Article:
Several weeks ago I wrote about con artists who pose as home buyers to gain access to homes. The “wife” or the “husband” hangs out with the agent while the other supposedly looks around the house. What’s really happening is the other person is looking for cash and small objects to steal.

When that story was published, I heard from a Detective in Southern California. He had previously spent 25 years with the sex crimes division of the Los Angeles Police Department, and was now working in a community about 80 miles south of the city.

The Detective wanted to know who my sources were. It turned out that he was currently pursuing two sets of home buyer con artists, and had one of the “wives” in custody. One couple had hit 50 homes in 45 days, and had been caught writing checks off a checkbook that had been stolen.

It’s bad enough when cash, jewelry or even a family heirloom gets stolen. But an even bigger danger is probably sitting on a desk in your home office or spare bedroom: Your computer.

Today, most Americans have access to a computer, and a large percentage of homeowners have computers in their home. High-speed access (via DSL or cable modems) is growing quickly, as more consumers use the Internet to research, shop, and communicate. Many Americans use their home computers to manage their family’s finances. Others, like me, run a small business out of their homes and use computers to manage the information.

Computers that have personal information on them, and are left on during showings put you and your family at risk. Today’s savvy thieves know that stealing someone’s identity can get them a lot further than even fencing some stolen jewelry.

You may have $200 in cash in your drawer, but a thief can quickly charge a $2,000 computer, get a cash advance, or transfer money from your bank account to one that’s offshore and untraceable.

If you’re not careful, other pieces of information lying around can put you at risk for identity theft. Some careless homeowners will leave our credit card bills, account statements and checkbooks. If your checkbook has your social security number printed on it (a no-no these days), the thief can do some real, long-term damage.

Although your information should be safe in the privacy of your own home, when you put your home up for sale, you give up a large measure of that privacy. You invite buyers to poke through your closets and drawers. Don’t give them the opportunity to make your life miserable by stealing from you.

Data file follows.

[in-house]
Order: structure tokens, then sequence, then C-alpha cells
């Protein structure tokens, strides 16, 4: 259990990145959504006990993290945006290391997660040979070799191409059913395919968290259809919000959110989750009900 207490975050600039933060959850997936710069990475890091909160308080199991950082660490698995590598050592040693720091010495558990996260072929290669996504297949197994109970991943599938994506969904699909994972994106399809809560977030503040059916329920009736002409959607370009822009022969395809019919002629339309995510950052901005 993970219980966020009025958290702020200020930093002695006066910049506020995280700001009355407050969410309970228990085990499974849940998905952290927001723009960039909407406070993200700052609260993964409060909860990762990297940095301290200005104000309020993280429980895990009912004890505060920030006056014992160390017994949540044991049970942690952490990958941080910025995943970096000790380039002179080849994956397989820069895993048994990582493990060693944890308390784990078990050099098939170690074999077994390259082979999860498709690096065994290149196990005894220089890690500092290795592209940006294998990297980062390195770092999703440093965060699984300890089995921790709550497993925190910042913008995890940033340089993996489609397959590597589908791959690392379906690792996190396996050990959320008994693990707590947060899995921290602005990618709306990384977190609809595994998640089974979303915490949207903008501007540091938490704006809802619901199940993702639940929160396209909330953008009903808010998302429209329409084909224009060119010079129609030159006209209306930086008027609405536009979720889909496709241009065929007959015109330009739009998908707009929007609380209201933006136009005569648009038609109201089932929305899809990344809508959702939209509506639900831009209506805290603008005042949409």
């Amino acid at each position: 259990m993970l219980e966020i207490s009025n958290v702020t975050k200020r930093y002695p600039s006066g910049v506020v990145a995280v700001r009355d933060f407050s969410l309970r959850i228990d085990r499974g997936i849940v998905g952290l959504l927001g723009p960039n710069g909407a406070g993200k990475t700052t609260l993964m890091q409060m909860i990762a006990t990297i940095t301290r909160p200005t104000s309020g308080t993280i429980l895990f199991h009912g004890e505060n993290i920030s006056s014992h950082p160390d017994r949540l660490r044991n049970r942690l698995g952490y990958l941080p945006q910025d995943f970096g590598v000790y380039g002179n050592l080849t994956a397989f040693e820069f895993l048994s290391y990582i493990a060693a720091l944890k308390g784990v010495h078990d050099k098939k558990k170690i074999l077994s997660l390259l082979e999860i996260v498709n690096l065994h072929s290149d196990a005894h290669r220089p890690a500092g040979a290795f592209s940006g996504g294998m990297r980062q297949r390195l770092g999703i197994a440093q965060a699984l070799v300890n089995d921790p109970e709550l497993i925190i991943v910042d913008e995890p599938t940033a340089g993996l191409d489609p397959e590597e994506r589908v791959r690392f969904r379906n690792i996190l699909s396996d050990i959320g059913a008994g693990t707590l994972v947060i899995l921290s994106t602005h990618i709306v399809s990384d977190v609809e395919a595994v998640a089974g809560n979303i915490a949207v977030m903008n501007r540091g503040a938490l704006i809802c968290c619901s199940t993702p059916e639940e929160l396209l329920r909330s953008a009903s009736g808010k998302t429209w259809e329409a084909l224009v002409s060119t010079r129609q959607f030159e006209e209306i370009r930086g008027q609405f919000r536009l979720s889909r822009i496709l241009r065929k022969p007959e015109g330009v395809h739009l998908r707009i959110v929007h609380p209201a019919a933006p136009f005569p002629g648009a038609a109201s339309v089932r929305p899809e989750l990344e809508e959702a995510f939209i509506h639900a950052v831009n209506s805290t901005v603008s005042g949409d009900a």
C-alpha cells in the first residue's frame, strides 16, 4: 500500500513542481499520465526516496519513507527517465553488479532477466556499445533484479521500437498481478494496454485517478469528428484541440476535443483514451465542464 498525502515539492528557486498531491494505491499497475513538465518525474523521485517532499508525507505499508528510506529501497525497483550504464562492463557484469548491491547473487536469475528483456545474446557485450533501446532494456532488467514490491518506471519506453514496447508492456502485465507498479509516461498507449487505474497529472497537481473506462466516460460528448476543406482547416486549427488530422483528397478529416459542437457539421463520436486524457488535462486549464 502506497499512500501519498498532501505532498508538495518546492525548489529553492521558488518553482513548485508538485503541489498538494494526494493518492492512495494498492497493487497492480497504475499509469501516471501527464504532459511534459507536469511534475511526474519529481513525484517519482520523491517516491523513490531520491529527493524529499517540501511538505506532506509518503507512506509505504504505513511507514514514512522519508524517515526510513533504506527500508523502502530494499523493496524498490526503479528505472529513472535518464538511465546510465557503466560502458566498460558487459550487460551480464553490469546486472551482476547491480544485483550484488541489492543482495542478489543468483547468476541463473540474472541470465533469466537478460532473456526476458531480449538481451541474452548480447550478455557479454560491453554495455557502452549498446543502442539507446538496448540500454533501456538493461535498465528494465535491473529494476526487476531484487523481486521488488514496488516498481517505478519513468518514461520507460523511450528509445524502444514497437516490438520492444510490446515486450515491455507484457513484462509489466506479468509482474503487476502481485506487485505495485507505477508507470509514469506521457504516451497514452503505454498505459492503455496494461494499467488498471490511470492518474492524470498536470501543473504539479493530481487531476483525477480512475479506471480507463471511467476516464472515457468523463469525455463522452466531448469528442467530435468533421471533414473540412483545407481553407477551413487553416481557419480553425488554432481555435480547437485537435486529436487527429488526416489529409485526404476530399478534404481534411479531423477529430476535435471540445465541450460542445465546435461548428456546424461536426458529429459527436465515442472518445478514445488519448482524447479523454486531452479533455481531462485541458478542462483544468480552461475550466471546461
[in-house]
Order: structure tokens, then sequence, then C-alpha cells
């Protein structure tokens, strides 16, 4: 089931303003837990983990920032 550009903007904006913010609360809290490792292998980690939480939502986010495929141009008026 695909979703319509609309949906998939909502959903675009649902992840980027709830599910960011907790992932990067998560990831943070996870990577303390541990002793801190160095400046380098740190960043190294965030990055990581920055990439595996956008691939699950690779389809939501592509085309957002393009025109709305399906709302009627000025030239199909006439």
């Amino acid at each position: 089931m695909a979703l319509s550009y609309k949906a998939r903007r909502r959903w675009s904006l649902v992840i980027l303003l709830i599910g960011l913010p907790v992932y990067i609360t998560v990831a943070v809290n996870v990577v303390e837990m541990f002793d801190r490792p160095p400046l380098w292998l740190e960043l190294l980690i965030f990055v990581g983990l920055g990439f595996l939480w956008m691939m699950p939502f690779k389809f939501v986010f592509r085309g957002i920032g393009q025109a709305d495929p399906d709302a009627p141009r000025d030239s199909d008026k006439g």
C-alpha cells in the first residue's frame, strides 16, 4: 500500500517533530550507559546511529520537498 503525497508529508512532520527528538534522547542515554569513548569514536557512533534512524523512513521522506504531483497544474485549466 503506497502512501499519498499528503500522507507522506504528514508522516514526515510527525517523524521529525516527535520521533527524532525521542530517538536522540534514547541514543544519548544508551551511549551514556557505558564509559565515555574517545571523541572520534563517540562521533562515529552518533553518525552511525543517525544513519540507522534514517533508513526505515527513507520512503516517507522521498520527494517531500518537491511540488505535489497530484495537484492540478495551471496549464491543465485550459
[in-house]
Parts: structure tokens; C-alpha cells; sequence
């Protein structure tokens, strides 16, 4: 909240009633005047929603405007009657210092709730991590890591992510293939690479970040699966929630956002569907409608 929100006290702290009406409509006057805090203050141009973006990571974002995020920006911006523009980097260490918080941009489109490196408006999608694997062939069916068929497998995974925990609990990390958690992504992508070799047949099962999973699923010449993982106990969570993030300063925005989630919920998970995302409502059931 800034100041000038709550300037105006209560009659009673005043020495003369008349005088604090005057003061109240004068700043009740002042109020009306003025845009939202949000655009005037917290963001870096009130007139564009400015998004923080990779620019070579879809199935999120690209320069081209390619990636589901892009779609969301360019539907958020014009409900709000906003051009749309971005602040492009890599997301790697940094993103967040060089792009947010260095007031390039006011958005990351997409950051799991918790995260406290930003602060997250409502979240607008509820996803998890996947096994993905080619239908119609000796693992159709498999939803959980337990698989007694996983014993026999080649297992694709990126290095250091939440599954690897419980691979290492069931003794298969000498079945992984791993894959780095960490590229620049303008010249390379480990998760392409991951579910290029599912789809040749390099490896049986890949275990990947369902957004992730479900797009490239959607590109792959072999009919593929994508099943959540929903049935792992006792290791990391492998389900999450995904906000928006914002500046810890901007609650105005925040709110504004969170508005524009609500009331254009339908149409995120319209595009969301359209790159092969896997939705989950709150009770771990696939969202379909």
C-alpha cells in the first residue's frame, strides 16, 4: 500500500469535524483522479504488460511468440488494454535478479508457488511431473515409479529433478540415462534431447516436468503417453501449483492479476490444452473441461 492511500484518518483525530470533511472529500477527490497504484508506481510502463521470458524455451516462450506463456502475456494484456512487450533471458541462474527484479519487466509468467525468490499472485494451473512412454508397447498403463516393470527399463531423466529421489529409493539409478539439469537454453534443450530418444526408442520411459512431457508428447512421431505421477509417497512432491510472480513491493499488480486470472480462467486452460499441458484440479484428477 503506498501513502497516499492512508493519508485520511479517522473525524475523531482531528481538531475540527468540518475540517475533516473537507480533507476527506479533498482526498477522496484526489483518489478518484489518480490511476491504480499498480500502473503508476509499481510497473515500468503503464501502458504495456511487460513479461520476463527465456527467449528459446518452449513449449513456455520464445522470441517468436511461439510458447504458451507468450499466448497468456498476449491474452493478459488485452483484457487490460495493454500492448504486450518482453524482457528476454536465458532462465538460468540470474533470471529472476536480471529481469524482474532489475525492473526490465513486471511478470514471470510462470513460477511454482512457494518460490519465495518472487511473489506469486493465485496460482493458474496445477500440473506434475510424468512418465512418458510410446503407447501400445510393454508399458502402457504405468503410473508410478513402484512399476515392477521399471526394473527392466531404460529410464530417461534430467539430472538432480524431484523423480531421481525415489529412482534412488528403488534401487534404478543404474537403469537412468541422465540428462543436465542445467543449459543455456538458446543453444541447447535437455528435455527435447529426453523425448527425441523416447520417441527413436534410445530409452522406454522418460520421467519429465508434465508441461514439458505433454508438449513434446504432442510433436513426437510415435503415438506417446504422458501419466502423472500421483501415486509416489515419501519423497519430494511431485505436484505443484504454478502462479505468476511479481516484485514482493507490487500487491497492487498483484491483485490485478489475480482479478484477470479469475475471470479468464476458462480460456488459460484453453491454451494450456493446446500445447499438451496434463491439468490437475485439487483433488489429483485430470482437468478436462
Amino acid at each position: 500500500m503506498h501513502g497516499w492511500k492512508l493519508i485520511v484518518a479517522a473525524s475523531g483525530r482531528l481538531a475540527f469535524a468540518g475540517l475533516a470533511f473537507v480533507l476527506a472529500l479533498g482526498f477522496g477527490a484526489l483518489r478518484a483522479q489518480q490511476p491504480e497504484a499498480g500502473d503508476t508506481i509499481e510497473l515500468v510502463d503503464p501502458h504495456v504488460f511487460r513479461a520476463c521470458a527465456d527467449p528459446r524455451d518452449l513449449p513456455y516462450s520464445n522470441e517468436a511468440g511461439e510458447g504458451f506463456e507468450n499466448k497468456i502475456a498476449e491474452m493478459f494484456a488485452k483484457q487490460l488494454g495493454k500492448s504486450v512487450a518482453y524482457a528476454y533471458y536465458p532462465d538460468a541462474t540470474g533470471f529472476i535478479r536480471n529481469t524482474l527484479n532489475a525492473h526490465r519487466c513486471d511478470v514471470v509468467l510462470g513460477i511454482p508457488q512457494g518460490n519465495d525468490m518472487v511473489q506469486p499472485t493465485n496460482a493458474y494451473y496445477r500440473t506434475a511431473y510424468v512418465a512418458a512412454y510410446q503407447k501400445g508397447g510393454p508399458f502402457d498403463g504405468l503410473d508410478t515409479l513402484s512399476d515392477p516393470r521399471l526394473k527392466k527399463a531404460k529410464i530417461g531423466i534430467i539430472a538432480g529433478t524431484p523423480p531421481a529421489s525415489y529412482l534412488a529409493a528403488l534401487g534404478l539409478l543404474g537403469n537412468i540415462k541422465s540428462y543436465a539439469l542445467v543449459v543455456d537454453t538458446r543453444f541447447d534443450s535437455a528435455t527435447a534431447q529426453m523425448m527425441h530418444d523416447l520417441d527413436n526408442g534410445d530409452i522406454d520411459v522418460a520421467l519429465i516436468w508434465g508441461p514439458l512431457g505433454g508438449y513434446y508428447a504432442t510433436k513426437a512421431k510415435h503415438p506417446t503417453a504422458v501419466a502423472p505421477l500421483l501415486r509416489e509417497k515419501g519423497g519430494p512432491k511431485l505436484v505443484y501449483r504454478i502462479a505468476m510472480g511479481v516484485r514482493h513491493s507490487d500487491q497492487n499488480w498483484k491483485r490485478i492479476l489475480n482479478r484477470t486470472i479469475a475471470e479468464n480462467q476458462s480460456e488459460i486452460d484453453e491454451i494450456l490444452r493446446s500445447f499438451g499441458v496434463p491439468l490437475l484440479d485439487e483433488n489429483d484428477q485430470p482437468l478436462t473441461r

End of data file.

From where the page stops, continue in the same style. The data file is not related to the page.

When selling your home, the best place to keep personal financial information, bank or retirement account statements, and other financial paperwork is either in a home safe that is securely bolted to your floor or wall, or in a locked file cabinet at the back of a closet. (Don’t keep the key anywhere near the file cabinet.)

If you use a financial accounting program like Quicken, QuickBooks, or Microsoft Money to keep your household accounts, you should make frequent back-up copies and store those in your safe as well.

You can purchase either a small safe or a locked file cabinet for a few hundred dollars from any office supply company. Shop online for the best selection and prices. Make sure your next computer includes a CD-Rewrite drive or Zip drive so that you can quickly and easily make back-up copies of your important information.

If you have a computer with personal financial information on it, you must make sure it is password protected (and don’t write your password on a yellow sticky and attach it to the monitor). Better yet, make sure your computer is turned off and perhaps covered with an attractive dust cover.

If you have a laptop, unplug it and make sure it is well hidden. Laptops are made so light and thin these days that it is easy to simply slip it under a coat and make off with it.

Typically, showings take about 20 minutes. Your job as a seller is to limit any opportunities a thief would have to take items or personal financial information in that time frame.

Clearly, having your personal financial information, or cash, or jewelry, or family heirlooms stolen isn’t what you asked for when you decided to sell your home. But thieves and con artists live among us and if you don’t want to be ripped off, you have to take some steps to protect yourself.

April 29, 2002.